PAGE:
The two church leaders share a commitment to global justice, ethical regulation of financial markets and conflict resolution. Archbishop Justin Welby (L), photo by Meegee2/Wikimedia Commons; Pope Francis (R): Casa Rosada/Wikimedia Commons
It will be the first meeting between the two prelates since their inaugurations in March. The two church leaders share a commitment to global justice, ethical regulation of financial markets and conflict resolution.
"This visit is an opportunity for the Archbishop and Pope Francis to review the present state of relations between the Roman Catholic Church and the Anglican Communion," said a statement issued by the Pontifical Council for Promoting Christian Unity.
"In particular, the interest shown by Archbishop Welby in global justice and the ethical regulation of financial markets…is echoed in the constant teaching of the Holy Father. Ever since his experience as an executive in an oil company, Archbishop Welby has placed great emphasis on reconciliation, and has continued to press for the resolution of conflicts within the Church and society.”
Archbishop Vincent Nichols, head of the Roman Catholic Church in England and Wales, will accompany Welby. Following the meeting, Welby and Francis will preside jointly at a short service of prayer.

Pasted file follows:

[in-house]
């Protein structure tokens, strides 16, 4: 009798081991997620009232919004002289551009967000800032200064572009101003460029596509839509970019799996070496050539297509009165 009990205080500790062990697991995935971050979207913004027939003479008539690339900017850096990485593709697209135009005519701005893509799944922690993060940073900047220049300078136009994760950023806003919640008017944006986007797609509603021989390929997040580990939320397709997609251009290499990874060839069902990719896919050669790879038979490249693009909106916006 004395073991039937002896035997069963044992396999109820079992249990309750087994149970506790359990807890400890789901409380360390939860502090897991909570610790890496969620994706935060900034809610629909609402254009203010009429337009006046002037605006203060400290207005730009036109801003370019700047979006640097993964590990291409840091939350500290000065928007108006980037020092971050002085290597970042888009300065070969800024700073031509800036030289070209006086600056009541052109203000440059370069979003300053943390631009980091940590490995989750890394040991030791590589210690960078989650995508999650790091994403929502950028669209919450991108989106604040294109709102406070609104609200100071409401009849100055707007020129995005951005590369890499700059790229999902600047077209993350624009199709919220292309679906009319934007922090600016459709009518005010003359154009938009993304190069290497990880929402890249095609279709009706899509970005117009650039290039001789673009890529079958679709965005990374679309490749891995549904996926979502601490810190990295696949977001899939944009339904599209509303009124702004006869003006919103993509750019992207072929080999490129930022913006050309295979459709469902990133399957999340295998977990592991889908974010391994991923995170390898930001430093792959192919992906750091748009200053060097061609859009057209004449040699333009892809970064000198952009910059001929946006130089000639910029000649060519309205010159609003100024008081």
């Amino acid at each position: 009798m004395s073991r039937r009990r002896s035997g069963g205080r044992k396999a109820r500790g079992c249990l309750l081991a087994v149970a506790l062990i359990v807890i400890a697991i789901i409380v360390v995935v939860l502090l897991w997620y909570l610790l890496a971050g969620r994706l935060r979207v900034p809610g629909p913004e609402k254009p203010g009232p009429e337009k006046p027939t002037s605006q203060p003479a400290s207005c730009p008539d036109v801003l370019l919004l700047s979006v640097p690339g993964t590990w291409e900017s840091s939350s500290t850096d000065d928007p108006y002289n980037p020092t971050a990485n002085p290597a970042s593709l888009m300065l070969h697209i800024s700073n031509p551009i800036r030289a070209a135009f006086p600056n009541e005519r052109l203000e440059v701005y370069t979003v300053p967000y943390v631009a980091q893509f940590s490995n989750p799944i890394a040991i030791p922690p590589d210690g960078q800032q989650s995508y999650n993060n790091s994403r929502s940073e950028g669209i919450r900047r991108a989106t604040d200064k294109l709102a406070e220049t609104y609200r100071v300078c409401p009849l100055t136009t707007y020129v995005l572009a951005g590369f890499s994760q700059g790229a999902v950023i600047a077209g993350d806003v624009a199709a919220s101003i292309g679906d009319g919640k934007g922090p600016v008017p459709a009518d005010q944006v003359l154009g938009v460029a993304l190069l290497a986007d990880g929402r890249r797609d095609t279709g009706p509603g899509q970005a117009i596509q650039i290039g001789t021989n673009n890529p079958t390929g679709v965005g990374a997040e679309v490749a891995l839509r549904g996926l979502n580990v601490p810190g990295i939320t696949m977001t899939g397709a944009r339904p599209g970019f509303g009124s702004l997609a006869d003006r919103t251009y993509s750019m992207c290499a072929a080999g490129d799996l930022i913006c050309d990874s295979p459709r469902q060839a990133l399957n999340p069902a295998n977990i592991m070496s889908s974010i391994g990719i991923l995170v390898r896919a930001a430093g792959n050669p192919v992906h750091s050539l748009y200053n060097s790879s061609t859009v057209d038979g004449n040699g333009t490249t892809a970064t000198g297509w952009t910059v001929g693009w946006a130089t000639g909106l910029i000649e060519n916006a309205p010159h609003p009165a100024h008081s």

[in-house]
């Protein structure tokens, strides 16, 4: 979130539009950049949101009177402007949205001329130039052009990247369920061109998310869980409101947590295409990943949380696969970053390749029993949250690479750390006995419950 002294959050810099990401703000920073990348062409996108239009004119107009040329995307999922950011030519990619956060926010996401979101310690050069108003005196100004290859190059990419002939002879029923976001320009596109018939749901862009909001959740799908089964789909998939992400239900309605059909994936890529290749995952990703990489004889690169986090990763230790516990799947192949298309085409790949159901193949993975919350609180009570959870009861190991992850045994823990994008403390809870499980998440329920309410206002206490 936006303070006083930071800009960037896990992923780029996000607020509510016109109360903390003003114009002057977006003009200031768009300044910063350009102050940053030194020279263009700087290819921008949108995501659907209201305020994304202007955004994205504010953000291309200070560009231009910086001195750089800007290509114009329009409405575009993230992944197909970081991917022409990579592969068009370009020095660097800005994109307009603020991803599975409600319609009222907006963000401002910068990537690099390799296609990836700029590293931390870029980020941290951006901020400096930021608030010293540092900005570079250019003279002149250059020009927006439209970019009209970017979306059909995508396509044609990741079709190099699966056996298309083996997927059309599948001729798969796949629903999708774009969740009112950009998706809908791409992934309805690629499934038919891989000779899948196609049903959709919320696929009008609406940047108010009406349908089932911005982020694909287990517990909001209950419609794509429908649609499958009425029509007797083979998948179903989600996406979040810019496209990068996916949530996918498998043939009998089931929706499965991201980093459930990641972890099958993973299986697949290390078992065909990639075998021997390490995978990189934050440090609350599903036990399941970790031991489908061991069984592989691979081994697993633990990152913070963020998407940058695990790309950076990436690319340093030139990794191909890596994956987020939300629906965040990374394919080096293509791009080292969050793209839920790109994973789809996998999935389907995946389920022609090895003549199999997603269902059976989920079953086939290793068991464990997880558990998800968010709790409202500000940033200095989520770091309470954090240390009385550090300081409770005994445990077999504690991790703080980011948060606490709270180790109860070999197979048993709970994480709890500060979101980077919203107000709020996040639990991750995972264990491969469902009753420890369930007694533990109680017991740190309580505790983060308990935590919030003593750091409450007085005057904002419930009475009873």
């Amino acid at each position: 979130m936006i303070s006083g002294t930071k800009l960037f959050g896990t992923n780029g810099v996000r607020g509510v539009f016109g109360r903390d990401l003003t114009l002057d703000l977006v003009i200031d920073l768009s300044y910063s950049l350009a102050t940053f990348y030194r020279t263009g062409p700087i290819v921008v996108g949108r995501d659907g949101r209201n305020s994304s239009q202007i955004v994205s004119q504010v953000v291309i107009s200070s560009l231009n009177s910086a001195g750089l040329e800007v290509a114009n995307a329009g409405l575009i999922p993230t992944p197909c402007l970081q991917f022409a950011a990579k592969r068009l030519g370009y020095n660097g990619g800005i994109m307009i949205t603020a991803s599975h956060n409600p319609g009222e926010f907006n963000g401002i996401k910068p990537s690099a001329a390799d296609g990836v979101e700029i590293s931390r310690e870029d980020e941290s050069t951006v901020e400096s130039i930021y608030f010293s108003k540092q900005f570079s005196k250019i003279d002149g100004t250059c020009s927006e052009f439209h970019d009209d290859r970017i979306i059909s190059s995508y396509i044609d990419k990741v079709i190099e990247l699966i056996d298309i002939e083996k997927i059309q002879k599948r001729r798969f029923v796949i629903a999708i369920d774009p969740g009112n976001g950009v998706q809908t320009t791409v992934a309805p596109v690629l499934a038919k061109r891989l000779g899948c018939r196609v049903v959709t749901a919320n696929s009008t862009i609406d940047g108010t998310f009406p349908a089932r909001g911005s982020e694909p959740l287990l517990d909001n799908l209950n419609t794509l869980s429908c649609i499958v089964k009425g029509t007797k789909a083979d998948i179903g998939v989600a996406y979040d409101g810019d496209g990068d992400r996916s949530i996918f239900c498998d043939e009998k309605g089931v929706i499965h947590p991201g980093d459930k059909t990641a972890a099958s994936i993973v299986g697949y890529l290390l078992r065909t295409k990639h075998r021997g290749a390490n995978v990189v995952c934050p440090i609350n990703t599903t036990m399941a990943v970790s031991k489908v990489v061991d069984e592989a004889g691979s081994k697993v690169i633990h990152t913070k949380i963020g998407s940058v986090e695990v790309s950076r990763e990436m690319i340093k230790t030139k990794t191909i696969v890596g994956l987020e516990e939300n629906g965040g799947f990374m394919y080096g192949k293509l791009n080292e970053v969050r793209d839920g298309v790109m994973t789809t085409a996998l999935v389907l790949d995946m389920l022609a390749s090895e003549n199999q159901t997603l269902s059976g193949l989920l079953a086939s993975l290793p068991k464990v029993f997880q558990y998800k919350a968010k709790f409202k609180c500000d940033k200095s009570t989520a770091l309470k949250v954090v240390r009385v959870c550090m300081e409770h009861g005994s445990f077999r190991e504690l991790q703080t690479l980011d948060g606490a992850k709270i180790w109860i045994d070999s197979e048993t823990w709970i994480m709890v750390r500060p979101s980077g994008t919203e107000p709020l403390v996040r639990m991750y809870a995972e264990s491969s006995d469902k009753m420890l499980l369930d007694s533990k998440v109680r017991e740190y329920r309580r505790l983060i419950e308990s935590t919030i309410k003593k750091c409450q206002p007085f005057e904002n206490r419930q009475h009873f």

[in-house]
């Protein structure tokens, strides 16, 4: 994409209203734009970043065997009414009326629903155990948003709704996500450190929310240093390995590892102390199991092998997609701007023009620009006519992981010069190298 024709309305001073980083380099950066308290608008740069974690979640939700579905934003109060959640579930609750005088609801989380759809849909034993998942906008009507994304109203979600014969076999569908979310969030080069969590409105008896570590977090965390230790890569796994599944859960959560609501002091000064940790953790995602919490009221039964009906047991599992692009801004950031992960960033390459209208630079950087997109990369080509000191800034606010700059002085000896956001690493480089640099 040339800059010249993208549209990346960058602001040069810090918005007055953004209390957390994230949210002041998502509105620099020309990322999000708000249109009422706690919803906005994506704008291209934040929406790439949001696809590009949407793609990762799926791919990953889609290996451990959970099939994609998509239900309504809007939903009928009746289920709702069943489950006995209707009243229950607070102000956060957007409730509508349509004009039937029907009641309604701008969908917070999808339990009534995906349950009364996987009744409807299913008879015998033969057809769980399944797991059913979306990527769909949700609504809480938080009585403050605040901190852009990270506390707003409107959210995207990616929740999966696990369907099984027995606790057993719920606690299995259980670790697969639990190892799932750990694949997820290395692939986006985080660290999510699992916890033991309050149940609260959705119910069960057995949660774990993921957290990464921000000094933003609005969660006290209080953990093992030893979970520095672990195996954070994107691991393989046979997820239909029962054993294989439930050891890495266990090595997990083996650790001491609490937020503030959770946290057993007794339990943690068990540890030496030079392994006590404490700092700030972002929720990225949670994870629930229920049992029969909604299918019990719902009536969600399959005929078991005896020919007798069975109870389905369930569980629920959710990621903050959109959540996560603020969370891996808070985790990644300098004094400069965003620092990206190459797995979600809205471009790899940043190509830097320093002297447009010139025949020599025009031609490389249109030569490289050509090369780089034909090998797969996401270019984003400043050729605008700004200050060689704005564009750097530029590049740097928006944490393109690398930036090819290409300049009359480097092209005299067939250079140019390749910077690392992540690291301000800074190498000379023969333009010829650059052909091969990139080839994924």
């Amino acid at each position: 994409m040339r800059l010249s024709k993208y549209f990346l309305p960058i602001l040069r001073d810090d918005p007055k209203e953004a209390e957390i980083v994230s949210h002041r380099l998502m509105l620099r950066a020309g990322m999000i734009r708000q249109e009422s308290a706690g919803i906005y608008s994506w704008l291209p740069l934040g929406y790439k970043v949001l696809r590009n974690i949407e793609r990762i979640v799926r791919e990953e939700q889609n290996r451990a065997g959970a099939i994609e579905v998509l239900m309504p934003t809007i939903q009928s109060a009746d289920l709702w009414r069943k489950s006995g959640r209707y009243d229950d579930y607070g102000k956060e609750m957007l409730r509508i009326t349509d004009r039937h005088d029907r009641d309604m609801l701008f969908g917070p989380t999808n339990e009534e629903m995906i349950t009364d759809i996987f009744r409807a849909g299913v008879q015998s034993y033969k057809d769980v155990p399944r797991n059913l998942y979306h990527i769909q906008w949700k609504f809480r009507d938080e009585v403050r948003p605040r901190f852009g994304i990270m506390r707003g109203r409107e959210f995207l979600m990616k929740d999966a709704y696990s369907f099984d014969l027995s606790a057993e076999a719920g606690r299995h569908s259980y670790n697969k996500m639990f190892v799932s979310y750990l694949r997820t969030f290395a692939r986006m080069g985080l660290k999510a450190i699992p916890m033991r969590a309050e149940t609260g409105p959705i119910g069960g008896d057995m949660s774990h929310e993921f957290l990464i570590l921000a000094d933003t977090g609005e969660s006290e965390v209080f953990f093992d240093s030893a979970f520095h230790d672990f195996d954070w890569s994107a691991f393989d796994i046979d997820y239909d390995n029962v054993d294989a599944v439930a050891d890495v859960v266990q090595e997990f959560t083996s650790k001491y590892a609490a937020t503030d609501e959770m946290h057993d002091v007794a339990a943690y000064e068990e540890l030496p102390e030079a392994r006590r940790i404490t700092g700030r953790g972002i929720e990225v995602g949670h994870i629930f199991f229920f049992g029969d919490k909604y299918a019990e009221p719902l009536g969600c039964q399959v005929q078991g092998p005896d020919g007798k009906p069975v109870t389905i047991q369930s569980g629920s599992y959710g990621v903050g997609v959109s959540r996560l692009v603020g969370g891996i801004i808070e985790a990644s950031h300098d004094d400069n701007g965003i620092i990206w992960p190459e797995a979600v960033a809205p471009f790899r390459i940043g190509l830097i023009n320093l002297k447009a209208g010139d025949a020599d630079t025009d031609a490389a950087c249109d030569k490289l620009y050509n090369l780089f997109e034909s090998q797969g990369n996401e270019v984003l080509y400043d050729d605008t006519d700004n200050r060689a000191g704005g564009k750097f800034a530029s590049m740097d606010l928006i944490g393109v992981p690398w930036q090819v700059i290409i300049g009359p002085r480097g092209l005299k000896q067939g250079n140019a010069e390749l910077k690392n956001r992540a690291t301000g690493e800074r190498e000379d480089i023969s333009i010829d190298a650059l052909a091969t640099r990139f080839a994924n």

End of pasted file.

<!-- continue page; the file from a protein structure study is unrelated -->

Archbishop Welby will also visit excavations beneath St. Peter's Basilica and pray at the tomb of St. Peter, as did his predecessor, Archbishop Rowan Williams, on his first visit to Rome. He will also pray before the tomb of the late Pope John Paul II.
The special ties between the church in England and Rome stretch back to the sixth century when Pope St. Gregory the Great sent the missionary who was to become known as St. Augustine of Canterbury to Britain. In March 2012, Archbishop Rowan Williams and Pope Benedict XVI jointly led an evening
prayer service in the ancient monastery church of Church of San Gregorio Magno al Celio in Rome, Augustine’s point of departure to Britain.
That marked the third time since the 1980s that the heads of the two churches shared a liturgical celebration in that historic setting. The previous occasions both occurred under the pontificate of Pope John Paul II—during the September 1989 visit of Archbishop Robert Runcie and the December 1996 visit of Archbishop George Carey.
Archbishop Welby plans to make a longer, more formal visit to Rome later this year.
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Diana Swift is an award-winning writer and editor with 30 years’ experience in newspaper and magazine editing and production. In January 2011, she joined the Anglican Journal as a contributing editor.
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